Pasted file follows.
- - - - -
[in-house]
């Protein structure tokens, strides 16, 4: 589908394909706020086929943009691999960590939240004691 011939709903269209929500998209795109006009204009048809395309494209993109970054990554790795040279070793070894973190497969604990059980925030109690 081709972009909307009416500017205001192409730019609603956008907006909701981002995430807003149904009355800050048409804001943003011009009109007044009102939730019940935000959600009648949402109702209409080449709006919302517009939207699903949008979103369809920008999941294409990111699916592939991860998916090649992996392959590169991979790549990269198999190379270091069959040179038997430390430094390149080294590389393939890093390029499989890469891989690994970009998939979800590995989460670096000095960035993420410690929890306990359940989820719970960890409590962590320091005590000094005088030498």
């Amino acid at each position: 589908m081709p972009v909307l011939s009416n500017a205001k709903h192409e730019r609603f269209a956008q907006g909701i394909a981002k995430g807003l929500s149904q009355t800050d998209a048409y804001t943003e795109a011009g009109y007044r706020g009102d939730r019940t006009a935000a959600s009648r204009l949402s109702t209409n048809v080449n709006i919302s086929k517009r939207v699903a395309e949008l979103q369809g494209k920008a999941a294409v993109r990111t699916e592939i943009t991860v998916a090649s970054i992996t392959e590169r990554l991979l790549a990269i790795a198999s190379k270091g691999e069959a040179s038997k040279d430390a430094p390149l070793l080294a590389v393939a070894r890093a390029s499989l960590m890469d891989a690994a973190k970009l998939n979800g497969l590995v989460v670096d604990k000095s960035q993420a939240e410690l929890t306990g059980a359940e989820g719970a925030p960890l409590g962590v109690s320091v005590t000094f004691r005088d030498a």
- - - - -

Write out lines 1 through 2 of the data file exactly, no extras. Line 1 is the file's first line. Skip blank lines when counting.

[in-house]
């Protein structure tokens, strides 16, 4: 589908394909706020086929943009691999960590939240004691 011939709903269209929500998209795109006009204009048809395309494209993109970054990554790795040279070793070894973190497969604990059980925030109690 081709972009909307009416500017205001192409730019609603956008907006909701981002995430807003149904009355800050048409804001943003011009009109007044009102939730019940935000959600009648949402109702209409080449709006919302517009939207699903949008979103369809920008999941294409990111699916592939991860998916090649992996392959590169991979790549990269198999190379270091069959040179038997430390430094390149080294590389393939890093390029499989890469891989690994970009998939979800590995989460670096000095960035993420410690929890306990359940989820719970960890409590962590320091005590000094005088030498």